The advance of scientific understanding is increasingly revealing the inherent unity in the universe, as expressed in the forces of nature. Being aware of this can serve as a preparation and prologue to the Era of Moshiach, for at that time the Creator's simple, uncompounded Unity will become evident. That time will also reveal the way in which G-d's Unity finds expression in the unity that is inherent in all of Creation.

The obligation to write a Torah scroll is the culmination of all the 613 mitzvot.

It is thus clear that acquiring a letter in one of the universal Torah scrolls now being written hastens the culmination of the exile.

One's anticipation and yearning for Moshiach should be expressed in English, too, as well as in any language in which this can be expressed.

In this way, all the world will know that the Jewish people want Moshiach to come now.

There are Jews who for many and various reasons find the English language closer to them than the Holy Tongue. And since there is no time to wait until such a Jew learns his true language, because Moshiach is needed now, there is no alternative than that he should proclaim and cry out aloud in his language, "We want Moshiach now."

The future Redemption will apply not only to Israel, but to the whole world as well.

As we say in the prayer, "To perfect the world under the sovereignty of G-d."

In preparation for this Redemption, therefore, action needs to be taken so that the world at large will be ready for such a state.

This is to be achieved through the efforts of the Jewish people to influence the nations of the world to conduct themselves in the spirit of the verse that states that G-d "formed the world in order that it be settled" -- in a civilized manner, through the observance of their seven mitzvot -- the Seven Noahide Laws.

The Previous Lubavitcher Rebbe declared, "All that remains is to 'polish the buttons' of our uniforms so that we will be ready to go out and greet our Righteous Moshiach."

On this, the Rebbe, shlita, commented: "At any time clothes are merely an external supplement; how much more so here, where we are speaking of a garment that is needed not for protection against the cold but only to glorify the appearance of official garb. Moreover, we are speaking only of a superficial detail -- buttons, which merely add tidiness to the appearance. And even these finishing touches, the "buttons," are also in place already. All that remains is to polish them, to give them the beauty of an added mitzva."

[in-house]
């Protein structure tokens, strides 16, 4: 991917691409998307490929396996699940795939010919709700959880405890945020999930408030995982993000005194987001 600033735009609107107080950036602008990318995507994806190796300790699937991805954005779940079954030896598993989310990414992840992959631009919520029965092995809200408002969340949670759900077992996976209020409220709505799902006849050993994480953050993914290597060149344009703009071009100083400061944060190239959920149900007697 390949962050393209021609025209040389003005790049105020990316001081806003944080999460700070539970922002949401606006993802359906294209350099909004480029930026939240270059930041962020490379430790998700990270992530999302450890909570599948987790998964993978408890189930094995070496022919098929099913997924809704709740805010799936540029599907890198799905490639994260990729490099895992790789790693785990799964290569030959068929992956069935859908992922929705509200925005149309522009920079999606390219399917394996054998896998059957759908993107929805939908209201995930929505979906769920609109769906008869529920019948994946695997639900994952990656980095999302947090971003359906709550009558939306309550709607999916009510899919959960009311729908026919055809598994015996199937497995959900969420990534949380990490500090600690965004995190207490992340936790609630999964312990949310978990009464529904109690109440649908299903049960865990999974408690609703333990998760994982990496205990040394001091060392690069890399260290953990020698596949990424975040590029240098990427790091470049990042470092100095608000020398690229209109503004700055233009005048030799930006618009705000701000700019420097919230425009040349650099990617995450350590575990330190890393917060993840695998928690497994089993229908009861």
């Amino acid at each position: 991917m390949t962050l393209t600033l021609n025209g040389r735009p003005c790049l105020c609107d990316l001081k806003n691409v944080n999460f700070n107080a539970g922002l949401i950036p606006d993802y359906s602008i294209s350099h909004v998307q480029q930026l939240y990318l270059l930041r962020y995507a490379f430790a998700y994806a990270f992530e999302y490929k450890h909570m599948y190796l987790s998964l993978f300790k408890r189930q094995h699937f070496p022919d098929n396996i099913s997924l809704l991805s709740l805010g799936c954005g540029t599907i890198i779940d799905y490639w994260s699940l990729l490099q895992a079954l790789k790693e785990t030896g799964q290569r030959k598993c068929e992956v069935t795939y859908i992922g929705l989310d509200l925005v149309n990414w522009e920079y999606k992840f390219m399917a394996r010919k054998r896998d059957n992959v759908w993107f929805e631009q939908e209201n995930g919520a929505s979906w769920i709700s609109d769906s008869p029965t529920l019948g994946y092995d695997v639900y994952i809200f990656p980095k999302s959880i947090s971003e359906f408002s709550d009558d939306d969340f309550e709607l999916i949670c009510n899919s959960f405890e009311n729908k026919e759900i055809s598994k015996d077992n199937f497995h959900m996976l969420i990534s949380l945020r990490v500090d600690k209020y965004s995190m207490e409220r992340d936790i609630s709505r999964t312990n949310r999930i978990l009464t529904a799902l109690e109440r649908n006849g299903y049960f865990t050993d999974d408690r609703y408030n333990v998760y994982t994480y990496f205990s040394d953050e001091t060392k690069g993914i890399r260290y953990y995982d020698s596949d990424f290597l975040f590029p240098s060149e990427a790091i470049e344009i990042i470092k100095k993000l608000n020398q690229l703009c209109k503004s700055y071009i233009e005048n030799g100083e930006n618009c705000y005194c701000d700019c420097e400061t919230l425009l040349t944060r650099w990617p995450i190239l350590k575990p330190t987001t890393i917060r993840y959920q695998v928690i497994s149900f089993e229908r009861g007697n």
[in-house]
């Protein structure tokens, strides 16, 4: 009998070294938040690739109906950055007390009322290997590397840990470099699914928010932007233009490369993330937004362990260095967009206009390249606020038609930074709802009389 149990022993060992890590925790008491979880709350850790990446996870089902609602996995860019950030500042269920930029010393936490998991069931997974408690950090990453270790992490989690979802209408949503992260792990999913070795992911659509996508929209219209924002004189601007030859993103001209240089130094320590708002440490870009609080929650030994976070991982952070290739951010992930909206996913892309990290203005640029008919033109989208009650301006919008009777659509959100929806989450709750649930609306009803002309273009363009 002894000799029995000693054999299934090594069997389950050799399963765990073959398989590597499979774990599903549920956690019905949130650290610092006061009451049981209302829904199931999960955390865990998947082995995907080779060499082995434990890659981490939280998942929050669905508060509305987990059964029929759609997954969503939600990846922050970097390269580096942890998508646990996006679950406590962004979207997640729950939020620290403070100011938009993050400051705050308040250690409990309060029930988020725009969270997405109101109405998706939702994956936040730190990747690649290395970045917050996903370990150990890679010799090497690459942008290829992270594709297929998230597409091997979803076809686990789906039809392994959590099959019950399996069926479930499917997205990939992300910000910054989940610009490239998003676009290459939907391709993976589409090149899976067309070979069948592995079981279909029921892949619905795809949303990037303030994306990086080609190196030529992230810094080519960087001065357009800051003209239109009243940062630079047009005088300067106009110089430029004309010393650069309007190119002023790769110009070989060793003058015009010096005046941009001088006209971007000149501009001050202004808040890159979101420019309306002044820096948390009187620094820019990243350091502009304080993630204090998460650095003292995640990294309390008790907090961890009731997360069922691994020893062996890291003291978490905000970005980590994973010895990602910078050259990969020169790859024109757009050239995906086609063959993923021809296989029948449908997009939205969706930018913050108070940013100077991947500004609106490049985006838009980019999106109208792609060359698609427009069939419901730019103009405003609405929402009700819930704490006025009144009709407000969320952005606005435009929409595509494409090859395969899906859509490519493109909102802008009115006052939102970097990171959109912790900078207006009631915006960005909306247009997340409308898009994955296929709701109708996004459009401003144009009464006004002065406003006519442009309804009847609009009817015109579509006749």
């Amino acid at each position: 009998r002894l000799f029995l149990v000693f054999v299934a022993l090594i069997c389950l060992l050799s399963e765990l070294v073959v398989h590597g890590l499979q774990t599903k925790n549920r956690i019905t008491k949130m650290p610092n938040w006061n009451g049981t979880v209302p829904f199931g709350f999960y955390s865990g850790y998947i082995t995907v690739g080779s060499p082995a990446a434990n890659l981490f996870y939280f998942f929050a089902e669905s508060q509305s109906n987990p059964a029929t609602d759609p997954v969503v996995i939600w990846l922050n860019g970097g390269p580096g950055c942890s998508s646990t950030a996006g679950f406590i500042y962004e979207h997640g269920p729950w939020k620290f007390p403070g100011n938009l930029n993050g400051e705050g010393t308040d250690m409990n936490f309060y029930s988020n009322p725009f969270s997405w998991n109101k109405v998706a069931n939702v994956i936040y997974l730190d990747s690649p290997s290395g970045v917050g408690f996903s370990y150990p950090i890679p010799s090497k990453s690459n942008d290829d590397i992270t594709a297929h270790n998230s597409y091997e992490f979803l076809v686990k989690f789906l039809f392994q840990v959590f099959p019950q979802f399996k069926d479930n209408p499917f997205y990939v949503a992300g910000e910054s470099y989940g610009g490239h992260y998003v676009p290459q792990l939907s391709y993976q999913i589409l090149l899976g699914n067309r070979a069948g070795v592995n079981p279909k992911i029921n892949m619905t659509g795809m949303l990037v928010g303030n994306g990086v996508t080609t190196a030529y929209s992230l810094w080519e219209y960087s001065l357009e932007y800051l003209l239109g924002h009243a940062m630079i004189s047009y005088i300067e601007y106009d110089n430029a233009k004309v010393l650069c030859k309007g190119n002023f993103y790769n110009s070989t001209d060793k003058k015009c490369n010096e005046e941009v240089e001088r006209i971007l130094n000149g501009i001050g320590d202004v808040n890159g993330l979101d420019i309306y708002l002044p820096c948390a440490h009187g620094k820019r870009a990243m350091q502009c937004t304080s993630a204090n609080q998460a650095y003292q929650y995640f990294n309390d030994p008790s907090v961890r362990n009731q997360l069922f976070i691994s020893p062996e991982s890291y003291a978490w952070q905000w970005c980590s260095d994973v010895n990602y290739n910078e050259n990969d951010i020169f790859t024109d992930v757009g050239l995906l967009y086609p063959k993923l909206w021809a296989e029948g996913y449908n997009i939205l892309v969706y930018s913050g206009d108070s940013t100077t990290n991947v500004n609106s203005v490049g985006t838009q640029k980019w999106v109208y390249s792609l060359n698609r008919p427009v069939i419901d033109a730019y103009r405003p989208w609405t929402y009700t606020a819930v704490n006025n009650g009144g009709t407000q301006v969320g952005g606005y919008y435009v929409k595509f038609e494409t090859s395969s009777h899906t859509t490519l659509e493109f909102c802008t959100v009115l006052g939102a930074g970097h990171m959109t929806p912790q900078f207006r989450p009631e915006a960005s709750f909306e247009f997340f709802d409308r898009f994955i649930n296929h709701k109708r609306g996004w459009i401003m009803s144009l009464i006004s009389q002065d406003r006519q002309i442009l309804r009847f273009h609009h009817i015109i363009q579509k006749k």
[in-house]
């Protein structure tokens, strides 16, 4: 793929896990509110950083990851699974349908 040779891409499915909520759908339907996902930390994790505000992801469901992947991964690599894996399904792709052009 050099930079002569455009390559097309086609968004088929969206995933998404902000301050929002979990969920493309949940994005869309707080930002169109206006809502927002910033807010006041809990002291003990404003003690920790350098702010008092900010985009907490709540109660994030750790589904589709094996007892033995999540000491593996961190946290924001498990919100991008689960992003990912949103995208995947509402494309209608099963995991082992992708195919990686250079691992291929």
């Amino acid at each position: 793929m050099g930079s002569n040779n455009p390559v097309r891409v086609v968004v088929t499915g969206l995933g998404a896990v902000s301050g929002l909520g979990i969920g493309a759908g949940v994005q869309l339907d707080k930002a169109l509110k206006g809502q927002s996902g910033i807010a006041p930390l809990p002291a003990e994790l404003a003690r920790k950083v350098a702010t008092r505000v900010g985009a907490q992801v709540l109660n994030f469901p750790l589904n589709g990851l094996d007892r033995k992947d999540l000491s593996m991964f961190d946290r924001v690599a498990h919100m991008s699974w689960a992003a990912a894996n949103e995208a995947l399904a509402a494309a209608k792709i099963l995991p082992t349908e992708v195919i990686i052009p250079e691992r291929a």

It would be advisable that everyone publicize the teachings of famous Torah scholars concerning the obligation to hope for and anticipate and demand the coming of Moshiach.

This can be done by sending a letter (including such quotations) to ten fellow Jews, with the suggestion and request that each of them send a copy of it to another ten Jews, etc..

It should be proclaimed and publicized that we are living in a special time, when only one solitary thing remains to be done -- "Stand ready, every one of you," for the forthcoming rebuilding of the Holy Temple with the coming of David, King Moshiach.

We are now in the last moments before the coming of Moshiach.

The fact that he has not yet arrived is not (G-d forbid) because the time is not yet ripe, but because we are still lacking one single deed that will tip the scales, and make the world worthy of being granted the Redemption.

The demand of the hour is therefore that every Jew, great and small, think about the ultimate Redemption to be brought about through Moshiach, and then do something to actualize it, both in his own life and in his encouragement of others.

We are now at the conclusion of the exile.

We have already been through the labors of "berurim" -- sifting and refining and elevating the exile -- with all their attendant trials.

Moreover, we have also been through the "birthpangs of Moshiach," those awesome events that took place in our generation. It is now clear and obvious that we are standing at the threshold of the redemption.

"Since you engage in rendering halachic [Jewish legal] decisions, render a halachic decision (a psak) that our Righteous Moshiach must come, and see to it that your decision is actually and immediately fulfilled.

May G-d find you worthy of being one of those who will render the halachic decision on the coming of Moshiach!"

(The Rebbe to Rabbi Yochanan Sofer)

...As it says in the Midrash, Yalkut Shimoni, "...when the King Moshiach comes, he will stand on the roof of the Holy Temple, and call out to the Jews: 'Humble ones, the time of your Redemption has come.' "May we see Moshiach standing on the roof of the Holy Temple and may he announce: "Moshiach is here."

As far back as in the times of the Talmud our Sages taught that "all the appointed times have passed."

How much more so must this be today, after all the Divine service of our people throughout this long and bitter exile, for over 1,900 years. Moshiach must most certainly come immediately...we have finished our labor of exile... the time of spreading the "wellsprings" -- the teachings of Chasidut -- outward is over... we have done teshuva... the appointment of Moshiach has already taken place... the reasons for the exile have already been rectified... studying about Moshiach and the Redemption is the most direct approach to bring about the revelation and arrival of Moshiach and the Redemption.

We are the last generation of the exile and the first generation of the Redemption.

We must feel that until the Redemption becomes manifest, our lives are lacking. This perception should lead to an increased desire and yearning for the Redemption and also an increase in the activities that will hasten the coming of the Redemption.

With appreciation to: Rabbi M. Brod/Days of Moshiach,
and Rabbis A.E. Friedman and U.Kaploun From Exile to Redemption